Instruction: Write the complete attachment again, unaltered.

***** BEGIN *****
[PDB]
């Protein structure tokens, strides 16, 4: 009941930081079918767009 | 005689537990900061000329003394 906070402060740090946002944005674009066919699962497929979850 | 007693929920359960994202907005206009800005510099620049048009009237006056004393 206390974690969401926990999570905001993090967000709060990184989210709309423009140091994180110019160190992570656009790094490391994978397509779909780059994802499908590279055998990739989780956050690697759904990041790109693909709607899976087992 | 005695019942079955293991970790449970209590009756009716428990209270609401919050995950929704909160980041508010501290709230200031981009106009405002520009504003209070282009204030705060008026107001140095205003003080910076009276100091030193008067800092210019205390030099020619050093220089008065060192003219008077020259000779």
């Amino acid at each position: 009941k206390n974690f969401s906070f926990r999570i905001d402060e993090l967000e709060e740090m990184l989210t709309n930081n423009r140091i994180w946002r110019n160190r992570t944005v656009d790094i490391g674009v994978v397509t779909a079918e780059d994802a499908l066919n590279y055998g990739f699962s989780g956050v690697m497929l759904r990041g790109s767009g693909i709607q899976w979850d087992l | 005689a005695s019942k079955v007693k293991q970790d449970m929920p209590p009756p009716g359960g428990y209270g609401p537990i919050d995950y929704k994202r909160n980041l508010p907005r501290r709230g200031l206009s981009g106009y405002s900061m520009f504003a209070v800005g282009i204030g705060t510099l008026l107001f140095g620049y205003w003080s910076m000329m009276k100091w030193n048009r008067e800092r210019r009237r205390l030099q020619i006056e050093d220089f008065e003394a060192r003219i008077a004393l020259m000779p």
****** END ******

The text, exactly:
[PDB]
């Protein structure tokens, strides 16, 4: 009941930081079918767009 | 005689537990900061000329003394 906070402060740090946002944005674009066919699962497929979850 | 007693929920359960994202907005206009800005510099620049048009009237006056004393 206390974690969401926990999570905001993090967000709060990184989210709309423009140091994180110019160190992570656009790094490391994978397509779909780059994802499908590279055998990739989780956050690697759904990041790109693909709607899976087992 | 005695019942079955293991970790449970209590009756009716428990209270609401919050995950929704909160980041508010501290709230200031981009106009405002520009504003209070282009204030705060008026107001140095205003003080910076009276100091030193008067800092210019205390030099020619050093220089008065060192003219008077020259000779």
């Amino acid at each position: 009941k206390n974690f969401s906070f926990r999570i905001d402060e993090l967000e709060e740090m990184l989210t709309n930081n423009r140091i994180w946002r110019n160190r992570t944005v656009d790094i490391g674009v994978v397509t779909a079918e780059d994802a499908l066919n590279y055998g990739f699962s989780g956050v690697m497929l759904r990041g790109s767009g693909i709607q899976w979850d087992l | 005689a005695s019942k079955v007693k293991q970790d449970m929920p209590p009756p009716g359960g428990y209270g609401p537990i919050d995950y929704k994202r909160n980041l508010p907005r501290r709230g200031l206009s981009g106009y405002s900061m520009f504003a209070v800005g282009i204030g705060t510099l008026l107001f140095g620049y205003w003080s910076m000329m009276k100091w030193n048009r008067e800092r210019r009237r205390l030099q020619i006056e050093d220089f008065e003394a060192r003219i008077a004393l020259m000779p």